Virgin cuts Bali routes on path to profit

  • 02/19/2019

Virgin Australia is overhauling its loss-making international operations as it targets a return to profitability in 2015/16.


The airline will cut services from Melbourne, Adelaide and Perth to Bali, handing the routes off to its low-cost subsidiary Tigerair Australia, and will also axe its Perth to Phuket services.

Virgin will also add additional flights on Trans-Tasman routes as well as between Australia and Samoa, Fiji and the Solomon Islands during peak periods.

The decision to use Tigerair Australia on international routes for the first time comes after weak demand for premium air travel from budget-conscious Bali travellers helped drag Virgin’s international division to a full year loss.

The division posted an underling earnings before interest and tax loss of $68.9 million, which offset a better performance from the airline’s domestic operations and frequent flyer business.

Virgin posted an underlying group loss of $49 million for the 2014/15 financial year and a net loss of $93.8 million, which is an improvement on the $353.8 million it lost the previous year.

Chief executive John Borghetti said the airline was on track to return to profitability in the 2015/16 financial year, assuming a turnaround in the international business.

“As a result of the progress on our strategy to date, we are now on a positive trajectory and on track to significantly improve financial performance again for the 2016 financial year,” he said in a statement.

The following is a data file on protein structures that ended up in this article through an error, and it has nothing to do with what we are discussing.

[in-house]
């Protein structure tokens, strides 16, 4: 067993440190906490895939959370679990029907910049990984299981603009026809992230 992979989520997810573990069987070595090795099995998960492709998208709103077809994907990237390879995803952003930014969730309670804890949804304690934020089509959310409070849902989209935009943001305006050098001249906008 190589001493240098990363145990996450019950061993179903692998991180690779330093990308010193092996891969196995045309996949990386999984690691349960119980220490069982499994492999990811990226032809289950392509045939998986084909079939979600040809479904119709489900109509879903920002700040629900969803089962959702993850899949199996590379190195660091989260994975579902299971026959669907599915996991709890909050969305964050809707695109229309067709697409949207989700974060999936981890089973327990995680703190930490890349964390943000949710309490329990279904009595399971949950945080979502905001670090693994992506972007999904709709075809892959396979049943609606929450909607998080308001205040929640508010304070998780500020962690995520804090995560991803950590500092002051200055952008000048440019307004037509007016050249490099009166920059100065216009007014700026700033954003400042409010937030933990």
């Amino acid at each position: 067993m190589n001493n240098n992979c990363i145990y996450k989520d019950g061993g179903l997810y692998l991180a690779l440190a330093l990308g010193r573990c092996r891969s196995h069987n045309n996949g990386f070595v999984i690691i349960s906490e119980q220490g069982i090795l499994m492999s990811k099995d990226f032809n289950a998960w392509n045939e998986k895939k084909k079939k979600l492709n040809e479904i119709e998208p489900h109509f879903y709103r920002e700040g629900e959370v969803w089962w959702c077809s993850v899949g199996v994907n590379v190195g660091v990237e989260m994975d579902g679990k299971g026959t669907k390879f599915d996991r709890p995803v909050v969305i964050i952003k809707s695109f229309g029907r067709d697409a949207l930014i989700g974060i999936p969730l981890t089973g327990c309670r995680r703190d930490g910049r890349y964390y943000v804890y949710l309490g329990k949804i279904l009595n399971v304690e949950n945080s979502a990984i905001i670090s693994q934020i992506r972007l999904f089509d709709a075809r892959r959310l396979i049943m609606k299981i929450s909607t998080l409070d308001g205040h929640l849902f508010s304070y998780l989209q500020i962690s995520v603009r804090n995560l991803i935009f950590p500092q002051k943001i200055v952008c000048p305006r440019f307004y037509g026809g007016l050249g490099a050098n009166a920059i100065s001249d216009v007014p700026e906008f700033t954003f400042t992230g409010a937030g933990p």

“Based on current market conditions, all fundamental business metrics are on track for the group to return to profitability and report a return on invested capital in line with its cost of capital for the 2016 financial year.”

Analysts expect the airline to post an underlying profit of around $147 million for 2015/16, which would be its first profit in four years.

Virgin’s domestic business lifted underlying earnings by $210 million to $111 million for the year, helped by lower fuel prices and the end of its so-called “capacity war” with rival Qantas.

Its Velocity Frequent Flyer loyalty business lifted revenue by more than 18 per cent and underlying EBIT to $81.2 million after adding an average of 2,400 new members per day during the year.

Tigerair Australia, which Virgin took full ownership of in October, showed an EBIT loss of $8.6 million during the year but is expected to post a profit in 2015/16.


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